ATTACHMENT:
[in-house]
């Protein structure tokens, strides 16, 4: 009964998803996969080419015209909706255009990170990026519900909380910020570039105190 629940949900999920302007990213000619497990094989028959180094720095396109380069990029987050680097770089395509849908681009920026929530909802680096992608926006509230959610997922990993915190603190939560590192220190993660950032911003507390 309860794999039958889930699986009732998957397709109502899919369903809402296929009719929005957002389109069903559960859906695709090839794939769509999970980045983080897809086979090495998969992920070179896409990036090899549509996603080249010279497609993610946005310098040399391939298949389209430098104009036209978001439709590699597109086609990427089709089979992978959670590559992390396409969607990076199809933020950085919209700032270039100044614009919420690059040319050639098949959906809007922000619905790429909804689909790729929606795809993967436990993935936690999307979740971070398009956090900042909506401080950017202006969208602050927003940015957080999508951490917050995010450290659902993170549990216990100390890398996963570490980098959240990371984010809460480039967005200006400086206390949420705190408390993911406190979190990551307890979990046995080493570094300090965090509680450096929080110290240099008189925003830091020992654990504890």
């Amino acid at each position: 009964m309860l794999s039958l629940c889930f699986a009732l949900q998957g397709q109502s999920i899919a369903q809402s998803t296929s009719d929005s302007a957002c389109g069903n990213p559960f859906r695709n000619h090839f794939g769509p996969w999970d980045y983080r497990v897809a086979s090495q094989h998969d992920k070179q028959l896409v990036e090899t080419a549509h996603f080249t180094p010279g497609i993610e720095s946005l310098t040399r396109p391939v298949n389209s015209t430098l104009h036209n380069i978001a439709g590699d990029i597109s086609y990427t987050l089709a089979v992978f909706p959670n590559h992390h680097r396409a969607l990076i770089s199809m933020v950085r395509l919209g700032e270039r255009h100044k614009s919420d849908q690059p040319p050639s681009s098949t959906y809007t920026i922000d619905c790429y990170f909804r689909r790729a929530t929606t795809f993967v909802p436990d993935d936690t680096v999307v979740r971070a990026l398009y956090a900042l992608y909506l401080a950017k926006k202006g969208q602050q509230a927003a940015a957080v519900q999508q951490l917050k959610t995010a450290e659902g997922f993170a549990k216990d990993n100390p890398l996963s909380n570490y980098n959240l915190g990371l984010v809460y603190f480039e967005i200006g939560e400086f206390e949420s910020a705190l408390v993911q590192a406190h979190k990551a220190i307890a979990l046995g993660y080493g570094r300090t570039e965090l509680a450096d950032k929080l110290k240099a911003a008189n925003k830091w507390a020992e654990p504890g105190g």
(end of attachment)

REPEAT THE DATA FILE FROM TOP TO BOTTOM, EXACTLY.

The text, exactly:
[in-house]
């Protein structure tokens, strides 16, 4: 009964998803996969080419015209909706255009990170990026519900909380910020570039105190 629940949900999920302007990213000619497990094989028959180094720095396109380069990029987050680097770089395509849908681009920026929530909802680096992608926006509230959610997922990993915190603190939560590192220190993660950032911003507390 309860794999039958889930699986009732998957397709109502899919369903809402296929009719929005957002389109069903559960859906695709090839794939769509999970980045983080897809086979090495998969992920070179896409990036090899549509996603080249010279497609993610946005310098040399391939298949389209430098104009036209978001439709590699597109086609990427089709089979992978959670590559992390396409969607990076199809933020950085919209700032270039100044614009919420690059040319050639098949959906809007922000619905790429909804689909790729929606795809993967436990993935936690999307979740971070398009956090900042909506401080950017202006969208602050927003940015957080999508951490917050995010450290659902993170549990216990100390890398996963570490980098959240990371984010809460480039967005200006400086206390949420705190408390993911406190979190990551307890979990046995080493570094300090965090509680450096929080110290240099008189925003830091020992654990504890």
């Amino acid at each position: 009964m309860l794999s039958l629940c889930f699986a009732l949900q998957g397709q109502s999920i899919a369903q809402s998803t296929s009719d929005s302007a957002c389109g069903n990213p559960f859906r695709n000619h090839f794939g769509p996969w999970d980045y983080r497990v897809a086979s090495q094989h998969d992920k070179q028959l896409v990036e090899t080419a549509h996603f080249t180094p010279g497609i993610e720095s946005l310098t040399r396109p391939v298949n389209s015209t430098l104009h036209n380069i978001a439709g590699d990029i597109s086609y990427t987050l089709a089979v992978f909706p959670n590559h992390h680097r396409a969607l990076i770089s199809m933020v950085r395509l919209g700032e270039r255009h100044k614009s919420d849908q690059p040319p050639s681009s098949t959906y809007t920026i922000d619905c790429y990170f909804r689909r790729a929530t929606t795809f993967v909802p436990d993935d936690t680096v999307v979740r971070a990026l398009y956090a900042l992608y909506l401080a950017k926006k202006g969208q602050q509230a927003a940015a957080v519900q999508q951490l917050k959610t995010a450290e659902g997922f993170a549990k216990d990993n100390p890398l996963s909380n570490y980098n959240l915190g990371l984010v809460y603190f480039e967005i200006g939560e400086f206390e949420s910020a705190l408390v993911q590192a406190h979190k990551a220190i307890a979990l046995g993660y080493g570094r300090t570039e965090l509680a450096d950032k929080l110290k240099a911003a008189n925003k830091w507390a020992e654990p504890g105190g």